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The behavior of the fork() system call on Linux in this code [duplicate]

Posted by: admin November 29, 2017 Leave a comment

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When you call fork() the operating system creates a copy of the current processes entire memory (it doesn’t actually copy the memory since it can use the MMU to do this efficiently).

Since stdout is buffered by default it will only print the message once a newline characters is written or the stream is flushed. When you fork a new process the current write buffer (containing “Test “) will also be duplicated in the new process. This will then be printed once the process exits since that implicitly closes (and flushes) stdout.
If you replace the printf("%s", "Test "); with printf("%s\n", "Test "); or add a fflush(stdout); call before the fork() you will see the expected output.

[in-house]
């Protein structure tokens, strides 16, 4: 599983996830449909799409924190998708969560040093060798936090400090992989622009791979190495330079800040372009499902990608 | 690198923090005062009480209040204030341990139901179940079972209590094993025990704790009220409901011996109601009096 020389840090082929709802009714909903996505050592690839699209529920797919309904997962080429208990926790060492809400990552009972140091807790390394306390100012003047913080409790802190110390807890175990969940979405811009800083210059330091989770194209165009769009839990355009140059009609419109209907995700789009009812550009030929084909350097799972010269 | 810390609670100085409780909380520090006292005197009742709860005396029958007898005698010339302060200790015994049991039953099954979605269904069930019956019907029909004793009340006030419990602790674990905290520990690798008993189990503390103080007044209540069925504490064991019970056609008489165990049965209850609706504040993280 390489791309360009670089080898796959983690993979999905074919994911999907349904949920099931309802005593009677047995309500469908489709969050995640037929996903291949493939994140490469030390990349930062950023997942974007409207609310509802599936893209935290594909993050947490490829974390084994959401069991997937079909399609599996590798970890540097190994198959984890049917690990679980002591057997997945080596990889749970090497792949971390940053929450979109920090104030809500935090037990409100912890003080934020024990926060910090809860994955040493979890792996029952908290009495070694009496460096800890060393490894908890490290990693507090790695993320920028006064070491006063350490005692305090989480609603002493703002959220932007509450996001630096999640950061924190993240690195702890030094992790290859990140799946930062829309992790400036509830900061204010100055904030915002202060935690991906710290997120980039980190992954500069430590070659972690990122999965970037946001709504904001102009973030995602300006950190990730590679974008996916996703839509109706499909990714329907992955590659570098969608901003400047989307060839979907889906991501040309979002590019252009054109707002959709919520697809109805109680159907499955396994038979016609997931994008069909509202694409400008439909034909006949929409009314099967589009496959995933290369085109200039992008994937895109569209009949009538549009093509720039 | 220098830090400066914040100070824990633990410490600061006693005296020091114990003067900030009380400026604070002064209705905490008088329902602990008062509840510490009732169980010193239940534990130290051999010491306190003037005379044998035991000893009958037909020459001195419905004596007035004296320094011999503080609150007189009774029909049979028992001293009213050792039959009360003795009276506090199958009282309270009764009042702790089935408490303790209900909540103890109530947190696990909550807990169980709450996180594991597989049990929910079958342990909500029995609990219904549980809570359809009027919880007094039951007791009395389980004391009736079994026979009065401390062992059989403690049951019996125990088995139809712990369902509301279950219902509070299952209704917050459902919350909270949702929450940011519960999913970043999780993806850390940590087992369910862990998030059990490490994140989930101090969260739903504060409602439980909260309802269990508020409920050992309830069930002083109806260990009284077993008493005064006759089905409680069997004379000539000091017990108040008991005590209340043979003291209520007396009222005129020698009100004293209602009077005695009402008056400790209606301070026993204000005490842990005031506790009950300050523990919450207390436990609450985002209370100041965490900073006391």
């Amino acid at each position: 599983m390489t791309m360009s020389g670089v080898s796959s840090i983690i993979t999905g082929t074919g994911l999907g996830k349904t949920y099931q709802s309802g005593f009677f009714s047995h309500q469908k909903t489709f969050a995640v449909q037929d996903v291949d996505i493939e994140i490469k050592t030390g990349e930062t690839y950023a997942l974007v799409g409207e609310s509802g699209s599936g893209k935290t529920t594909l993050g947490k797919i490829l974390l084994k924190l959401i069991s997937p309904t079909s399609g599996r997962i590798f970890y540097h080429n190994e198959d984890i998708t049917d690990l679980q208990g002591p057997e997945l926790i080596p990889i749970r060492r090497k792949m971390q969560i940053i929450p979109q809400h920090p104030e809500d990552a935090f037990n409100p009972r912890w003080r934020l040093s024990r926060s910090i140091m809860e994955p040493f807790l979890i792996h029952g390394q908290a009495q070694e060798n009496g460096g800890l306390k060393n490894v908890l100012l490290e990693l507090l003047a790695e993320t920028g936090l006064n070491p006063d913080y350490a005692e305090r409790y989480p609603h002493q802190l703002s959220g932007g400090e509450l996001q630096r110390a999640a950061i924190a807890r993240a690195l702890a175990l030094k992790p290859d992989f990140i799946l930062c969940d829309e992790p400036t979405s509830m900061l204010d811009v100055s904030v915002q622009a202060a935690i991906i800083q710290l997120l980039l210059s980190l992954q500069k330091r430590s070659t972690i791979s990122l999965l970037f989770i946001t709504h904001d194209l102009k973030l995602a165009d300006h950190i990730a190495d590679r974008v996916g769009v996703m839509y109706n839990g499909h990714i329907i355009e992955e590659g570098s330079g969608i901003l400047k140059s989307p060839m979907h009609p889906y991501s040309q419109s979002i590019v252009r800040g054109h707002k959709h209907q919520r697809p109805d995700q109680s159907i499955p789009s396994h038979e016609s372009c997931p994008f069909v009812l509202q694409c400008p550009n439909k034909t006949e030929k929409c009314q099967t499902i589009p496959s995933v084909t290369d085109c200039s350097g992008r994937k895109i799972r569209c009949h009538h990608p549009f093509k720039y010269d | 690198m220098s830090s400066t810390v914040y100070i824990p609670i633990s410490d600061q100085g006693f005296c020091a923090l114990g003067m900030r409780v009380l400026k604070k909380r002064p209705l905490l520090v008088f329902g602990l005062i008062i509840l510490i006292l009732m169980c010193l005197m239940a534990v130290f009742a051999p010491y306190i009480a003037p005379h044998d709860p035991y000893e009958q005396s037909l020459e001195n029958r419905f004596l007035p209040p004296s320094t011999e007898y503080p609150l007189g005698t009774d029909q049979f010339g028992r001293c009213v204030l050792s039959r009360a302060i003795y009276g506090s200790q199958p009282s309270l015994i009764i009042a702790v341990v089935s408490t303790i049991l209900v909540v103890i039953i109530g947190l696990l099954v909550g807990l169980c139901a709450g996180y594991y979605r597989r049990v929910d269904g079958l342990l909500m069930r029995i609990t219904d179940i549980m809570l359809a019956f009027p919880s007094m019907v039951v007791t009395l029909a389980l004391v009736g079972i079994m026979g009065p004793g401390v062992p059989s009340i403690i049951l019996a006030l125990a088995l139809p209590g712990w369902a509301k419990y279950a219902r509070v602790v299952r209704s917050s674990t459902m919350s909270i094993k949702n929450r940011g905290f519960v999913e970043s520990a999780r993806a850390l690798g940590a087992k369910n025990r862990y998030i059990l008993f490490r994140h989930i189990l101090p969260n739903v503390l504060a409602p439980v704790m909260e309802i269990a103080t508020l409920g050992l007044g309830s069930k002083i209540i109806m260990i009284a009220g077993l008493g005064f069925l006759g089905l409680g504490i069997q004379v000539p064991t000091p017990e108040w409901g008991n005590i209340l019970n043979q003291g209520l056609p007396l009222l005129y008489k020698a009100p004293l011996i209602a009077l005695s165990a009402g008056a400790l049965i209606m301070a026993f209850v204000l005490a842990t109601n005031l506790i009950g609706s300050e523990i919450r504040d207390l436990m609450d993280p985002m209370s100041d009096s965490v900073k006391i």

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At the point where you call fork, both processes have the string “Test ” in their buffers for the standard output. When each process exits, they both flush this text to the output (see exit for explanation). You could (as suggested) add a newline to the buffer (and it would happen to come out because of the buffering — see setbuf for explanation). Or you could call fflush(stdout) before the fork and get exactly what you asked for – the “Test ” string.